Enough of that... the point of this is that lately I have been in the studio painting.  A place where the "plein air" painter in me feels very uncomfortable.  So I have been asking myself why that is?  And is there a way to make the studio as seemingly vital to my art, as I feel the outside is when I'm outside painting?  And... why not just paint outside?

While I feel this way about the studio, I also understand that there are things that can happen in here that won't happen outside.  My challenge is to try to find out what that is... alas... that is the point of this post.  I've spent many years in a studio, painting and illustrating.  Not to disparage that time or those paintings, because they were what they were then.  None the less, I've always felt like I was out of place in here, and that the paintings were something being forced out of me.  Not paintings that were truthful examples of who I was, or am as an artist.  Every once in awhile I would do something that gave me a glimpse of that, but then I'd revert to this other thing.  This is where the sloth like temperament comes in.  It takes me a long time to recognize these sort of things in myself.

Back to those videos I posted yesterday, and some others that I've been watching lately.  I've learned that I have more in me that I can do in the studio, than I have been doing.  I haven't been paying enough attention to the 'Art' in my art.  Not listening enough to my own visual queuing up when it makes noise.  I am not going to be able to paint with the same kind of honesty and truth in here, that I am able to pull out of myself when I am standing out in Mother Nature, face to face with her.  However, there is a different kind of honesty/truth that I know I can find in the studio.  I need to fess up (with myself), listen, and get busy with that.

In listening to other artists talk about their work in these video interviews, like Phillip Geiger, Stuart Shils, Lennart Anderson, Vincent Dessidario, Nicolas Uribe, Bo Bartlett, Kyle Staver, Eric Fischl and others, I have come to a few ideas that should help me in my dilemma.  All of these painters paint based on life observation, but take those personal ideas into another realm... in the studio.  I am critically inspired by that notion, and am on a search to find it for myself.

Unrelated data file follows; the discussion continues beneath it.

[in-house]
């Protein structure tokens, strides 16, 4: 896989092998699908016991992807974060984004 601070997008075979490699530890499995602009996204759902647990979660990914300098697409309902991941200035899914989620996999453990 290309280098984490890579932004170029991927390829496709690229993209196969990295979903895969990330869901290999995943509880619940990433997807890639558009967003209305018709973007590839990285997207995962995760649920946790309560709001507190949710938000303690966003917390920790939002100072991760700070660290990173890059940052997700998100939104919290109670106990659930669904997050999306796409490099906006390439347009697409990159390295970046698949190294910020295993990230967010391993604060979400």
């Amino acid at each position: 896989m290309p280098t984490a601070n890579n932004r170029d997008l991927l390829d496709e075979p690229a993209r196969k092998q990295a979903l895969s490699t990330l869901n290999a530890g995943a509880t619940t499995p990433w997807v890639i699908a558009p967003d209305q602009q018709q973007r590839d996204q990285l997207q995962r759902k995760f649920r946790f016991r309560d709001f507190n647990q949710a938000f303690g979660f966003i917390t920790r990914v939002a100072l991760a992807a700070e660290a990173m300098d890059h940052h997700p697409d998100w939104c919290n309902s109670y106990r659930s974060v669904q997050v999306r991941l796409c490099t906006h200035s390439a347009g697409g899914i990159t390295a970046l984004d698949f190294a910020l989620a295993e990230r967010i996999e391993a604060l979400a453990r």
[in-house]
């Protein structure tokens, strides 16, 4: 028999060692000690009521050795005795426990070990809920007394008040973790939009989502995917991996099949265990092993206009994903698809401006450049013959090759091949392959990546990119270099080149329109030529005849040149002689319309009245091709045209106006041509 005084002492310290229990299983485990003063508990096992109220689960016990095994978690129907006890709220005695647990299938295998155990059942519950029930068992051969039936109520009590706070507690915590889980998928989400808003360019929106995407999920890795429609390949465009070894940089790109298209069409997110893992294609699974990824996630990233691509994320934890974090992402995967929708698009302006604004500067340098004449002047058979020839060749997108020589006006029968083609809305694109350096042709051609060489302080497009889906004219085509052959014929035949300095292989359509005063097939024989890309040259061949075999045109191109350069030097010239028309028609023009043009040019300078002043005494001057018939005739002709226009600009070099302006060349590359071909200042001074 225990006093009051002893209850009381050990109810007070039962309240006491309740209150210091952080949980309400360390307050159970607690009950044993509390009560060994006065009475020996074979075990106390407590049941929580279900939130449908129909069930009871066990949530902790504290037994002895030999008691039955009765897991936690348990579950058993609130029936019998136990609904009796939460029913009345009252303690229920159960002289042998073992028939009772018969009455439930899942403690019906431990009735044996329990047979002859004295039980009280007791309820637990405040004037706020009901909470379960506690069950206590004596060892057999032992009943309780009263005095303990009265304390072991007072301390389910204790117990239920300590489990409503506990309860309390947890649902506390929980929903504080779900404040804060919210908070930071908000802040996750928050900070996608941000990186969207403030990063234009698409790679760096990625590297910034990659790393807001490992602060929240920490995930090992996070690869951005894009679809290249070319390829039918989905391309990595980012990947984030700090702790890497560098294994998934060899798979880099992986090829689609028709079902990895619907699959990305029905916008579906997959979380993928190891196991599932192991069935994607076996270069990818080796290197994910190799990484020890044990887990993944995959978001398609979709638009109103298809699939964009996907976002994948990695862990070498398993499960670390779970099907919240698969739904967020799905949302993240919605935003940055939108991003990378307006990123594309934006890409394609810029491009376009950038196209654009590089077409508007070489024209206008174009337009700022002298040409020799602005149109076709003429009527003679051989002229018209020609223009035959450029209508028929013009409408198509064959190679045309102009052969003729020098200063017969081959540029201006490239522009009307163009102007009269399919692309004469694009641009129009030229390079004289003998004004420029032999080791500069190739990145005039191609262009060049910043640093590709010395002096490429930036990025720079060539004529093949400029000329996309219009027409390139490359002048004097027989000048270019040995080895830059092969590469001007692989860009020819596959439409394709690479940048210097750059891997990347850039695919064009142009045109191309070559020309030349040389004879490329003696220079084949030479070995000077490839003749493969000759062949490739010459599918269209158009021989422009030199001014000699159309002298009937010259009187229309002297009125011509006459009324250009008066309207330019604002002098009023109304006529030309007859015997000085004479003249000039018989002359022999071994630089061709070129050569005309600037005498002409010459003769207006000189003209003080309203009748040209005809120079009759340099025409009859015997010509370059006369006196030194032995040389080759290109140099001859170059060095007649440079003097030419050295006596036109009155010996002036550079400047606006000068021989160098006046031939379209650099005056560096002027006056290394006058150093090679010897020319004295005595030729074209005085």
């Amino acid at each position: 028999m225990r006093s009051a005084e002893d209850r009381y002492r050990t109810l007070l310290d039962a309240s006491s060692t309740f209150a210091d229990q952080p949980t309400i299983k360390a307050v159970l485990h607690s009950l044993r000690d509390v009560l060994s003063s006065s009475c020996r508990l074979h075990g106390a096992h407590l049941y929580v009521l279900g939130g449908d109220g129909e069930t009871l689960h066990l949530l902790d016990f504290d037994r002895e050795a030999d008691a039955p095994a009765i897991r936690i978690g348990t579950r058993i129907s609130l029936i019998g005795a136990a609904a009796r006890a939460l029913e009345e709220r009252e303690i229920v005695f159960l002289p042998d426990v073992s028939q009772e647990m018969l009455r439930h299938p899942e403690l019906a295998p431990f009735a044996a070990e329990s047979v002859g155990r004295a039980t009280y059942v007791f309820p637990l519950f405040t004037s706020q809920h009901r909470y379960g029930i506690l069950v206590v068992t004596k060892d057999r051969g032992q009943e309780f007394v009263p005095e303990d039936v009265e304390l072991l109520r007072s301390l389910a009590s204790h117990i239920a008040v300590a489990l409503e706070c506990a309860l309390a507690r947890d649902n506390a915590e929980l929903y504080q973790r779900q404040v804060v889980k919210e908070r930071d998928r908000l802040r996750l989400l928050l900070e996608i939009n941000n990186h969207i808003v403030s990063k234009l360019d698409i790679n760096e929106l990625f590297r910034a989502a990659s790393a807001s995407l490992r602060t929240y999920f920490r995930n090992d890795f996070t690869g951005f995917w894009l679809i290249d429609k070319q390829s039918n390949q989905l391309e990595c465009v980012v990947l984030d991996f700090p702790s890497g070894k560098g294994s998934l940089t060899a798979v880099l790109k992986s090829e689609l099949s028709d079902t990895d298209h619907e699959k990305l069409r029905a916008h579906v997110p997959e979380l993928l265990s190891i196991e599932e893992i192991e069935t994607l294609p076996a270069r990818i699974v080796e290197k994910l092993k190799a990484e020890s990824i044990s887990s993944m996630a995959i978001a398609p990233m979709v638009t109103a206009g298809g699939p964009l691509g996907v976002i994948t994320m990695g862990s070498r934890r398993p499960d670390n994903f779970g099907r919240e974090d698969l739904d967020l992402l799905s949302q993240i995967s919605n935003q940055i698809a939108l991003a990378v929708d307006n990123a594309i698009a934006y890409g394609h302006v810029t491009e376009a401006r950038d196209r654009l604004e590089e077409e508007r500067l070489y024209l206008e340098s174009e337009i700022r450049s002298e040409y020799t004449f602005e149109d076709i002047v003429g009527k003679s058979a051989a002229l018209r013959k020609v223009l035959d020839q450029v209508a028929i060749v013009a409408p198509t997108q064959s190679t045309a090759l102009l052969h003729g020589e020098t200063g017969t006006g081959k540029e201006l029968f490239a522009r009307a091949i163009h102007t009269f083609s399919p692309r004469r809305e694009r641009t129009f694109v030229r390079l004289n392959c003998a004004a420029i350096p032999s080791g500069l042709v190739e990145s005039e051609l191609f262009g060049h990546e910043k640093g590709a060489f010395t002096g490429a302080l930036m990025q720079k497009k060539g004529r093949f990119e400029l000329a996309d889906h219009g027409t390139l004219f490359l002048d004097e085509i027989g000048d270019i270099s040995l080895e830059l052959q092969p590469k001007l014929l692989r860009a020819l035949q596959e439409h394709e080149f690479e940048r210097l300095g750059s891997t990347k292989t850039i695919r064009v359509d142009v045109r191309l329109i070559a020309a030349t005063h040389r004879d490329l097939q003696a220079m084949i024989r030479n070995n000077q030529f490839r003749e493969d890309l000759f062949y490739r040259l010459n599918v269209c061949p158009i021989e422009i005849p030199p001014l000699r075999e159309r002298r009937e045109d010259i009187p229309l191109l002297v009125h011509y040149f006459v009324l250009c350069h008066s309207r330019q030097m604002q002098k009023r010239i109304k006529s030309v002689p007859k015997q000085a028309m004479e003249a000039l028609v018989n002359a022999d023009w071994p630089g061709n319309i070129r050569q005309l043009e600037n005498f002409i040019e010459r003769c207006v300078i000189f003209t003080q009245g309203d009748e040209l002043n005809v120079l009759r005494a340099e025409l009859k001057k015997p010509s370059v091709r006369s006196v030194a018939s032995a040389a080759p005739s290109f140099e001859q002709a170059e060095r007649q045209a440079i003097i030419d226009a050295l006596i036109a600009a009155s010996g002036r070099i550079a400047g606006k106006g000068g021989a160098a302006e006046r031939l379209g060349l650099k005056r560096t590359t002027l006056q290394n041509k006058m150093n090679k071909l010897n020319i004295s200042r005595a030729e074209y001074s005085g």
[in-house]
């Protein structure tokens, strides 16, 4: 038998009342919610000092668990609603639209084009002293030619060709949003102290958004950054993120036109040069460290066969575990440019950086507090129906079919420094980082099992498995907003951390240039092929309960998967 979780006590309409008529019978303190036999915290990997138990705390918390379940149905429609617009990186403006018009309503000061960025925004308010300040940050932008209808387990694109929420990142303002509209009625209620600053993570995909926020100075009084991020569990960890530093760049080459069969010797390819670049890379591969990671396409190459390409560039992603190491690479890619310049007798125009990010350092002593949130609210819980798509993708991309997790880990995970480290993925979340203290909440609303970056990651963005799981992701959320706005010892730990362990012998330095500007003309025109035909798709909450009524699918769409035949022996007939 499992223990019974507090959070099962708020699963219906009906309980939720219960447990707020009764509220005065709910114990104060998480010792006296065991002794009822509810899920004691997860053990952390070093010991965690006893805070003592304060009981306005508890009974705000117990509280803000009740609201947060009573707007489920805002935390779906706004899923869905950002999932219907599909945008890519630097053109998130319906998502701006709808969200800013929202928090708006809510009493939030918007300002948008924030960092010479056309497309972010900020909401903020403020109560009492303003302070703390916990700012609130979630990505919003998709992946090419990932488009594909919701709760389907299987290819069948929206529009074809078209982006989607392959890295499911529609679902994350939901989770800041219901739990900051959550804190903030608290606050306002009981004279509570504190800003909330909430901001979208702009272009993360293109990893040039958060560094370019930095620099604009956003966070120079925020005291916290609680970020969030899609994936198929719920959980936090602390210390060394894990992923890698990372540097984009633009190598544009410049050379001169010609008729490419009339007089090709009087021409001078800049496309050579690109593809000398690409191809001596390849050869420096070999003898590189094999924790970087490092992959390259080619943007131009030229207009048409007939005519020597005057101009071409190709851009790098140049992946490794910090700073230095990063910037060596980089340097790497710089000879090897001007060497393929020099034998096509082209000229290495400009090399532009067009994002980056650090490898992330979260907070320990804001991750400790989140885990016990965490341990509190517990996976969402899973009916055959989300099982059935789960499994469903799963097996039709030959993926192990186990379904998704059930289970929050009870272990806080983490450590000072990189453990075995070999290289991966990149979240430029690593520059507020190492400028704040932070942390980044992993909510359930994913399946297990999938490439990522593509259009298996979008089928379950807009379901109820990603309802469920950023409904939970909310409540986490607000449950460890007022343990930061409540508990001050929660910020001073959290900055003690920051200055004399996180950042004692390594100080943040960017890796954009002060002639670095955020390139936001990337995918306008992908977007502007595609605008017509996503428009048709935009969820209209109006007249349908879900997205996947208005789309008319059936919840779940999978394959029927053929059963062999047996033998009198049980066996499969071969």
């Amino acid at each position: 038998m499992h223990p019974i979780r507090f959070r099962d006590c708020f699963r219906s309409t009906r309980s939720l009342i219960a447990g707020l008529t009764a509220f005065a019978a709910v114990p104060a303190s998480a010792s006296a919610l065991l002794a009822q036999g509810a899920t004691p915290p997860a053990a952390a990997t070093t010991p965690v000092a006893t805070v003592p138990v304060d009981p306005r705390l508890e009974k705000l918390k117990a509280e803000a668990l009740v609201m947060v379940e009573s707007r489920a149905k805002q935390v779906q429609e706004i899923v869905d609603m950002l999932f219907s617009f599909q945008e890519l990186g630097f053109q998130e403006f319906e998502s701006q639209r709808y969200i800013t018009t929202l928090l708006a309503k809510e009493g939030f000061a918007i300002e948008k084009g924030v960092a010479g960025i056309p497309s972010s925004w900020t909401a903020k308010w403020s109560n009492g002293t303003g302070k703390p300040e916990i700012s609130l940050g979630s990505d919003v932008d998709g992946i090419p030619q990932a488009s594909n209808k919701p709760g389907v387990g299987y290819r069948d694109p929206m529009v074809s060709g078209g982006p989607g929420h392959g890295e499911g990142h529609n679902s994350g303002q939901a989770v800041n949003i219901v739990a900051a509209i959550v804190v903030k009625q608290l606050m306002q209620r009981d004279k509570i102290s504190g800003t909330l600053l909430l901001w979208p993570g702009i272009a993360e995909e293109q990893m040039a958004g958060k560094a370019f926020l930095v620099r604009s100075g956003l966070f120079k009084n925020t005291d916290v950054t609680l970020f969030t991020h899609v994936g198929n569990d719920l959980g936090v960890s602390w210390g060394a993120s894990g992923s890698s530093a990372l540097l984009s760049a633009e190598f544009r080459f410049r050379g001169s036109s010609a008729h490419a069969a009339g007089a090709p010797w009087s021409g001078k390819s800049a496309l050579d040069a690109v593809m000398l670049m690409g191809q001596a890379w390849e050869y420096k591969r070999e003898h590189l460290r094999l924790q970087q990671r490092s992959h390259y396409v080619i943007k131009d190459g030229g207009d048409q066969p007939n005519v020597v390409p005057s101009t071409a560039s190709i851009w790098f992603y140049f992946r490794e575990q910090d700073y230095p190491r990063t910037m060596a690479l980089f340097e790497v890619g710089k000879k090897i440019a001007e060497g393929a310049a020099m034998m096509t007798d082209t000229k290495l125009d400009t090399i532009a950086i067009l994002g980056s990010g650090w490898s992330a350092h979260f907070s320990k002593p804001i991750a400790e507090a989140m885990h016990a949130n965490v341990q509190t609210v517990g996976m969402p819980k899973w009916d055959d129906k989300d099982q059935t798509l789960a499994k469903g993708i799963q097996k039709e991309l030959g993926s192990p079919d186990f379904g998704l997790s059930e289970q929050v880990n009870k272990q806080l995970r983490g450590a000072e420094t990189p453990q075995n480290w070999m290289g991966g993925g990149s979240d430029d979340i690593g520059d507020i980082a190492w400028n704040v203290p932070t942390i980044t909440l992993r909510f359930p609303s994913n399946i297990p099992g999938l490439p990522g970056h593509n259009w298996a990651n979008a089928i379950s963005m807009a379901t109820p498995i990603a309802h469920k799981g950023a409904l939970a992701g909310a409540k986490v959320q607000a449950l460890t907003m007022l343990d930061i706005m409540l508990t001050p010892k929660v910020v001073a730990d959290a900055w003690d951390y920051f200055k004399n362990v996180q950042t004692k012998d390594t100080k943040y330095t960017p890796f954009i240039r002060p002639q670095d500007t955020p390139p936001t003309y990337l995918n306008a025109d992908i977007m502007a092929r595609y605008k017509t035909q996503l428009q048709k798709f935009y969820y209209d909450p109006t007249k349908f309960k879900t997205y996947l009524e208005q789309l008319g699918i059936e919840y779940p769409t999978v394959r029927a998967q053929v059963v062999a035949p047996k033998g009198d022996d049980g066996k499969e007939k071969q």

The two images above (and I have no idea where this is going but am sharing it as if I were a naked baby on display),  are based from the memory of my walk to the studio this morning.  No photos, no field studies.  (I know you're saying to yourself... Wake up Marc!  That's old stuff.)  But from pointed observation and memory notes taken in the studio, and then painted.  This is very exciting to me, I know, maybe it's old hat to many.  It's what I am going to spend the studio time exploring for now.  Like I said, I am like the lowly sloth who is slow while life passes by, but confident that each next move, is the best one.

More later...

Ps... I am not suggesting that I want to make stuff up, hardly.  I think I'm saying that there is more within me, within us as artists, to bring out and work with.  I am an observational LANDSCAPE painter, no doubt about that.  That is one reason the studio is hard for me... there's nothing in here to observe!  But... there is 59 years of the observational logging of information... in me.  There must be a  way to access and use that experience when I can't be outside reacting to life.  That's all...

25 comments:

Sergio Lopez said...

Artist to artist - I know how you feel. I don't have a solution or even much advice, but I'm with you in the constant search.

Marc R. Hanson said...

That's good to hear and know, Sergio! The constant search is good, isn't it? Imagine being satisfied and placid as a painter? Now that is scary.

Adele said...

Great post. This is why I like your work - you're very aware of evolving as a painter. I expect to see fabulous paintings ahead!

Maren Phillips said...

Marc, do you like the ballet? I think of your work as a ballet in paint. Ballet is choreographed in the mind of the choreographer... like a sonata is composed, or a poem is written... Your paintings remind me of an internal KNOWING of what is... more than mere observation, altho that is there as well, but the KNOWINGNESS of what you observe, comes from that connection to all life, you can call it God or Spirit it you are so inclined, but a connection to the 'things' you observe. Your work says these things to me.!

Doug said...

Lordy, you make it look so easy (which I know it is not... I've tried) and all this thinkin' may just get in the way. I find that to be one of my downfalls, I spend too much time ruminating and not enough doing, whatever the act. But dang, I like your stuff Marc, and the way you capture the outdoor scene in front of you is pure magic (achieved through years of doin', I know).You're no sloth !